In crisis, beads of strength
An Idaho woman who is in Tampa Bay for cancer treatment finds comfort in her jewelry making.
By SUZANNE PALMER
Published September 10, 2006
ST. PETERSBURG - To look at her jewelry, it would be easy to imagine artist Mary Walter as a bit of a bohemian.
The collection includes moonstone droplets, chalcedony leaves, citrine flower petals and Murano glass fairies.
Truth be told, she was a philosophy major in college with a minor in history. Walter, 54, smiles as she explains she was studying for her master's but ended up with an "MRS" instead. John, her husband of 32 years, chuckles. She worked as a financial analyst and later, constructed environmental databases.
How does one get from philosophy to number crunching? Walter says it's not such a stretch. "It's a system. You start with a presupposition and everything logically follows." Both disciplines use logic to arrive at their respective ends.
When Walter grew tired of the right brain world, she began to explore her creative side. She always loved jewelry and decided to open a store selling pendants in 1992.
"It was during the New Age crystal phase," she says, "and my husband and I didn't get it, but we sold the crystals anyway."
She learned about beads, became fascinated by their history and decided to sell them. She specialized in historical beads.
Beads survive, she says, be they glass, bone, horn or precious and semiprecious gems.
Just as jewelry can become an extension of the wearer, it also can be an extension of the creator. In Walter's case, there is a sense of symmetry (born of logic, no doubt), boldness and strength in her pieces that seems to perfectly match their creator.
The artist is clearly drawing on her inner strength during this phase of her life. Walter did not arrive in the Tampa Bay area by happenstance. She is here to receive treatment from the H. Lee Moffitt Cancer Center for a rare form of lymphoma that is attacking the bone in her skull.
"It's like Swiss cheese," she says.
The chic, white turban she wears attests to the effect of more than 20 radiation treatments and continuing chemotherapy. There may be a bone marrow transplant down the road.
Walter says her illness has had a liberating effect on her art. Often challenged by pressure from customers to alter her style, she no longer feels any need to create her jewelry strictly to please clients. Some are put off by the size of her pieces, unsure how to wear them. While she has created smaller pieces in the past, now "I just shrug and say, I'm going to do what I'm going to do," Walter says.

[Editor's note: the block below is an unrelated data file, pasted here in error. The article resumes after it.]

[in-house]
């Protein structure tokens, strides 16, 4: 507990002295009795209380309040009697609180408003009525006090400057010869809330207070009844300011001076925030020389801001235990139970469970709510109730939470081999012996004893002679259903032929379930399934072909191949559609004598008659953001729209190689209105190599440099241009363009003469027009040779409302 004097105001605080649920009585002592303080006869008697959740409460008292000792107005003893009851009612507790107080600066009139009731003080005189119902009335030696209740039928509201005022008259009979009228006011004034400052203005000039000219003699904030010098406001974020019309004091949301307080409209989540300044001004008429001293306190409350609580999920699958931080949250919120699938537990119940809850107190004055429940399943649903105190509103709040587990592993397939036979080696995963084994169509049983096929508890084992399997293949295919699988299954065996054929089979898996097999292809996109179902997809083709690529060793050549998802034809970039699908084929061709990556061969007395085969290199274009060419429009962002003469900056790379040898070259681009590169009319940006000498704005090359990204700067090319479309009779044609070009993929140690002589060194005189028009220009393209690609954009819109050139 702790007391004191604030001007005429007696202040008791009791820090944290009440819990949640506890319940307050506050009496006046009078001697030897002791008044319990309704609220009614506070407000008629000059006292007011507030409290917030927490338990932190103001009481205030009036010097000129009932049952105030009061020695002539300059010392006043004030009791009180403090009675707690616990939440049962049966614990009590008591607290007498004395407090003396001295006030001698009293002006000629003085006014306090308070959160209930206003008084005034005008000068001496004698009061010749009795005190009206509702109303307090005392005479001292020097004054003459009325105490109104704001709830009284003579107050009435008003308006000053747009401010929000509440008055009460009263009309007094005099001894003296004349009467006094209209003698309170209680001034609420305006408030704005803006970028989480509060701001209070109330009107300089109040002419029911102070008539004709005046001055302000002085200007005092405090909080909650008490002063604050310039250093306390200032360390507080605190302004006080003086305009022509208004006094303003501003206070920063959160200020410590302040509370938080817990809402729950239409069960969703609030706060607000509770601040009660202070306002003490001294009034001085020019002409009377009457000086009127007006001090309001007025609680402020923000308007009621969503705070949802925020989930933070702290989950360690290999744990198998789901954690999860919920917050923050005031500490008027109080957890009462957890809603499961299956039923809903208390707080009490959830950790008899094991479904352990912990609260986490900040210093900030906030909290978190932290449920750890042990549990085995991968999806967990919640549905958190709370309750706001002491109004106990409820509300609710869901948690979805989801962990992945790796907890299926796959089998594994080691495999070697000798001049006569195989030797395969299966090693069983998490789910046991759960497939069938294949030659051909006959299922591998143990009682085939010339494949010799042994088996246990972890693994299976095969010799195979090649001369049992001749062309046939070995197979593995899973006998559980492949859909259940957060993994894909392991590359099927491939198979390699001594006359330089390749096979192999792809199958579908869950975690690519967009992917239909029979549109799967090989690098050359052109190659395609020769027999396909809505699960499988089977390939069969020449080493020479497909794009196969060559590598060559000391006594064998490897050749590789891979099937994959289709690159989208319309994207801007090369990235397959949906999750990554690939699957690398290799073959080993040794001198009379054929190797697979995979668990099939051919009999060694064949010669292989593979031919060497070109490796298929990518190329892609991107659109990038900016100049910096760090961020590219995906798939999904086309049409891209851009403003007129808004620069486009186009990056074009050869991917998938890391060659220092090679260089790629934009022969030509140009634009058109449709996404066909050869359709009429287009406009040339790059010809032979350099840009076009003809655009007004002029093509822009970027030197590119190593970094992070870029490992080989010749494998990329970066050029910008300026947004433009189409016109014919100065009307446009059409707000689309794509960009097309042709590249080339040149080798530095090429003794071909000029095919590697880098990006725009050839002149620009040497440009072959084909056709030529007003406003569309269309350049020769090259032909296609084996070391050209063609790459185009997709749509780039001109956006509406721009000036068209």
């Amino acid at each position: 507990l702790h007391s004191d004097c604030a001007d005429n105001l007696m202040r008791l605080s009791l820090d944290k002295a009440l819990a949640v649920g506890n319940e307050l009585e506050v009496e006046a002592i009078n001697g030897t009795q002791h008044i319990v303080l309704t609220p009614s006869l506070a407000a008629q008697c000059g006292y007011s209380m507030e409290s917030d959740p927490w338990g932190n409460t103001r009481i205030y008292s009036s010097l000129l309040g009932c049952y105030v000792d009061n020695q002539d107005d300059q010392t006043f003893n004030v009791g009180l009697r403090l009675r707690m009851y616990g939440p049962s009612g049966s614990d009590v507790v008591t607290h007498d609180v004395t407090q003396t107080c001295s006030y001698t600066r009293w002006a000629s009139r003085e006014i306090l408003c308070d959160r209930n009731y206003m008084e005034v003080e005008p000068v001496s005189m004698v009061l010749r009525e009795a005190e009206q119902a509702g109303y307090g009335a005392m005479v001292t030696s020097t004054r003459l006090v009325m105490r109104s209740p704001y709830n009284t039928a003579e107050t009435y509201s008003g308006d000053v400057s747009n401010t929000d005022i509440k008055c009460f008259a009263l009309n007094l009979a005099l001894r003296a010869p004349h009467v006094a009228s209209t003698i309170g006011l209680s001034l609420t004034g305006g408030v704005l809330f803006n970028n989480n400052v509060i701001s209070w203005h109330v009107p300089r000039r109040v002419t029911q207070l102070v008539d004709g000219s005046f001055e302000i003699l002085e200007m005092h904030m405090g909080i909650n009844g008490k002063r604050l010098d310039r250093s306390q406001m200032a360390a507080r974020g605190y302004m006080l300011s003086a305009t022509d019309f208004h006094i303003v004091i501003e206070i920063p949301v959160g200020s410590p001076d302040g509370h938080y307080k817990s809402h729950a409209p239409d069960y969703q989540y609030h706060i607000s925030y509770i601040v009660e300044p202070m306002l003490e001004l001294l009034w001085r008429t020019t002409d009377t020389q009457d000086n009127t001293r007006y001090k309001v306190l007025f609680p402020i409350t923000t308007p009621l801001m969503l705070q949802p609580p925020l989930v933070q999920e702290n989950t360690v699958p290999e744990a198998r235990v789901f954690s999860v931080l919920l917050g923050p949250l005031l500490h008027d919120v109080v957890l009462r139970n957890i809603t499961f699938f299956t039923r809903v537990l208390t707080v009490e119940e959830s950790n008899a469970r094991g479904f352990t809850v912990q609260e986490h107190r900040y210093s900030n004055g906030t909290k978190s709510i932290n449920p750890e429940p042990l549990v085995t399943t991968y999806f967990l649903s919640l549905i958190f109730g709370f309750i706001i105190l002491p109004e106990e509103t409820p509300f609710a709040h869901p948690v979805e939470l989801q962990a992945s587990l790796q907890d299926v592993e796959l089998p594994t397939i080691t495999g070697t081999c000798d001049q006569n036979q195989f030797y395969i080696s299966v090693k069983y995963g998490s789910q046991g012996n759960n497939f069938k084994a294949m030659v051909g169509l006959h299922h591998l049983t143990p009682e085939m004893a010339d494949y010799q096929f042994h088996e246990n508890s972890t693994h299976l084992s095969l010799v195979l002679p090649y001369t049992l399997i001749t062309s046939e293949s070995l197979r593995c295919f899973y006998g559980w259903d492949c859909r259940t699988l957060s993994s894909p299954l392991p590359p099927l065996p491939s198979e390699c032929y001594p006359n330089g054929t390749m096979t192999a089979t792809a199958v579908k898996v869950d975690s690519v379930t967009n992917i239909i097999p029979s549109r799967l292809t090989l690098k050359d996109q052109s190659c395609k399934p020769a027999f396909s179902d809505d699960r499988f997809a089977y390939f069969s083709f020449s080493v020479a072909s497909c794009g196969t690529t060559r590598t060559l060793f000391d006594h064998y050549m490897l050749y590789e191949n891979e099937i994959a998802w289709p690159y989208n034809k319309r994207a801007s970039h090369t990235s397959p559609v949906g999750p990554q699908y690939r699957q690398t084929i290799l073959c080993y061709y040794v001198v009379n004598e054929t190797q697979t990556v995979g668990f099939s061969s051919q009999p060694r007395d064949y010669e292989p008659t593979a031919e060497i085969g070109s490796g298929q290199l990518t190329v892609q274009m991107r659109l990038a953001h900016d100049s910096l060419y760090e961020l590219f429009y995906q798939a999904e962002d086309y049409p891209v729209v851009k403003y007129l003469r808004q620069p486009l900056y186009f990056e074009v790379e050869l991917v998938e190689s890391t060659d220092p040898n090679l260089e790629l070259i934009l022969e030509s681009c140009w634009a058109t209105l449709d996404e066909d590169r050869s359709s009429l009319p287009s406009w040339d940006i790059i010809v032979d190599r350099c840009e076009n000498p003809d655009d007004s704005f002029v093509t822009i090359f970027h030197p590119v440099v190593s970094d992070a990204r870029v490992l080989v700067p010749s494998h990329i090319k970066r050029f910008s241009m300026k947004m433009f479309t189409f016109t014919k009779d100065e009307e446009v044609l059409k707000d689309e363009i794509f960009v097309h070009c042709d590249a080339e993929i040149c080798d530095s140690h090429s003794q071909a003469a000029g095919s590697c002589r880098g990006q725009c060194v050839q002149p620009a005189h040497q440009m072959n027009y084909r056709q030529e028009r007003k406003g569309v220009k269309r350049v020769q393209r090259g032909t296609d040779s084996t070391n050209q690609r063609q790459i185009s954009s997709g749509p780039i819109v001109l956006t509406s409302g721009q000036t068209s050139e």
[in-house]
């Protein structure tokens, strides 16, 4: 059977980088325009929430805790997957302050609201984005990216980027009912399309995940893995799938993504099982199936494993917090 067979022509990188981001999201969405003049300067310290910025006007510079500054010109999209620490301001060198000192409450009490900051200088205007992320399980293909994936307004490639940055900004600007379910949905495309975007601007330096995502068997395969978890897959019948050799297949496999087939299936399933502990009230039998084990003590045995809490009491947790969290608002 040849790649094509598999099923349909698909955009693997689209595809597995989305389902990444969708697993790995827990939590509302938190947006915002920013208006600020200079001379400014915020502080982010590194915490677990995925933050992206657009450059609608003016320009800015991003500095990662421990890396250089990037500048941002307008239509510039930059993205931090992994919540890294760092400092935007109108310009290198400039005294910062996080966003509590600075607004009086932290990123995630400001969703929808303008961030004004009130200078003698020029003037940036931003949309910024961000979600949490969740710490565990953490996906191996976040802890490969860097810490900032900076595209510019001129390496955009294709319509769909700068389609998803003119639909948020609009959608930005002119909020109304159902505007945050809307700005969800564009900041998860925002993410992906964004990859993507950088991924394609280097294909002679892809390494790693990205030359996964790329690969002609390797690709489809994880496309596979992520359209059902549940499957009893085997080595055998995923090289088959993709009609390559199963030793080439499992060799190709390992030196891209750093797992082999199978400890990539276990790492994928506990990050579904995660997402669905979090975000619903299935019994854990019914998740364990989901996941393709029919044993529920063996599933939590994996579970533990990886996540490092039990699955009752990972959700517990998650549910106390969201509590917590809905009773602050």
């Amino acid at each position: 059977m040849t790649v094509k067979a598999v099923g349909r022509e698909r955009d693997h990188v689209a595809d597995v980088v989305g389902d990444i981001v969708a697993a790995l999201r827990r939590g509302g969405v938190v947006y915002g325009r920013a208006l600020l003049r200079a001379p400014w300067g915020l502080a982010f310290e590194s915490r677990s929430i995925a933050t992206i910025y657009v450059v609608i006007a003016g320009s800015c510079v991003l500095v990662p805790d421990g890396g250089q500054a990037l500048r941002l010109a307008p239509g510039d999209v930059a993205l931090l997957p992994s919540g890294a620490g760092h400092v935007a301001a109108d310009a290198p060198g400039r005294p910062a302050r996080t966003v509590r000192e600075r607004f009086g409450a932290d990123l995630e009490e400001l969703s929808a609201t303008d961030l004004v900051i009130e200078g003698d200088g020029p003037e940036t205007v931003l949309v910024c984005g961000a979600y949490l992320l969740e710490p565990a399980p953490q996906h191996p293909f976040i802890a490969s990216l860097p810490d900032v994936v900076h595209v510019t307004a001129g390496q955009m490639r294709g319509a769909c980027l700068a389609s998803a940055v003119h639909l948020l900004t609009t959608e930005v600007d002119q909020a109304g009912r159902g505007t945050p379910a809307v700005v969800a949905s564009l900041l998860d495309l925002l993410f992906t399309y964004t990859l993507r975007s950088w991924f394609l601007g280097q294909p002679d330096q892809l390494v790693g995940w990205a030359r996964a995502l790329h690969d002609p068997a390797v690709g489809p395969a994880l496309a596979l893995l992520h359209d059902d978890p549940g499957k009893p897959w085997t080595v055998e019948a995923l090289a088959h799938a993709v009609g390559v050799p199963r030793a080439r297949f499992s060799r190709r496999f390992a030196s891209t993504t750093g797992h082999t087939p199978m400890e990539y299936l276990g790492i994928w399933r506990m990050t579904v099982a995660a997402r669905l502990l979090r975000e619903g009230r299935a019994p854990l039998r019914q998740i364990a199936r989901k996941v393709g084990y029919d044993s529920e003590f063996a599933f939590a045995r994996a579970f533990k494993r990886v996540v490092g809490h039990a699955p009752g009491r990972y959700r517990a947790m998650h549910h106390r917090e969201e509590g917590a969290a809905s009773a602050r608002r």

While often fatigued from her treatments and the stress of having to live apart from her husband and her home in Idaho Falls, Idaho, Walter shows no sign of melancholy. She is staying in Valrico with an aunt and uncle until her treatment is finished. Her daughter, Bethany, made the trip with her. John visits as much as he can.
"It's wonderful to have family so willing to open their home to us," she says.
She says she's been sustained in her illness by "my husband and my God.".
With her business closed, and her days spent at the cancer center or her family's home, she has more time to devote to beading.
"I bead during chemo," she says. "It becomes time when I'm not thinking about what doesn't feel good, what could go wrong. I'm just thinking about what all I can create."
Walter was inspired by the arts and crafts movement. She felt drawn to the organic lines so characteristic of this style, as well as the marriage of natural elements to materials used in fine art jewelry like 18k gold and sterling silver.
"The emphasis was on the flow of the object, rather than the intrinsic value of the material used," she says.
She became interested in jewelry as more than just an accessory.
"Art for the body," Walter says. "It's not so much the outfit you are wearing. In fact, the outfit is totally not the issue."
Rather, the jewelry can become an extension of the wearer, an adornment to the person, not the clothes. She also has a passion for working with wire, primarily sterling silver and gold. She's exploring wire weaving and is excited about the possibility of creating new works using historical techniques.
Craftsman House Gallery co-owner Stephanie Schoor met Walter when she visited the gallery with her daughter, who was wearing one of her mother's pieces.
Schoor recognized the craftsman influence and asked her about it. Once she saw more of Walter's work, she knew it would fit into the gallery's current collection. While Schoor obviously delights in the jewelry pieces, she is not unaffected by the artist. "Mary's an amazing woman," she says.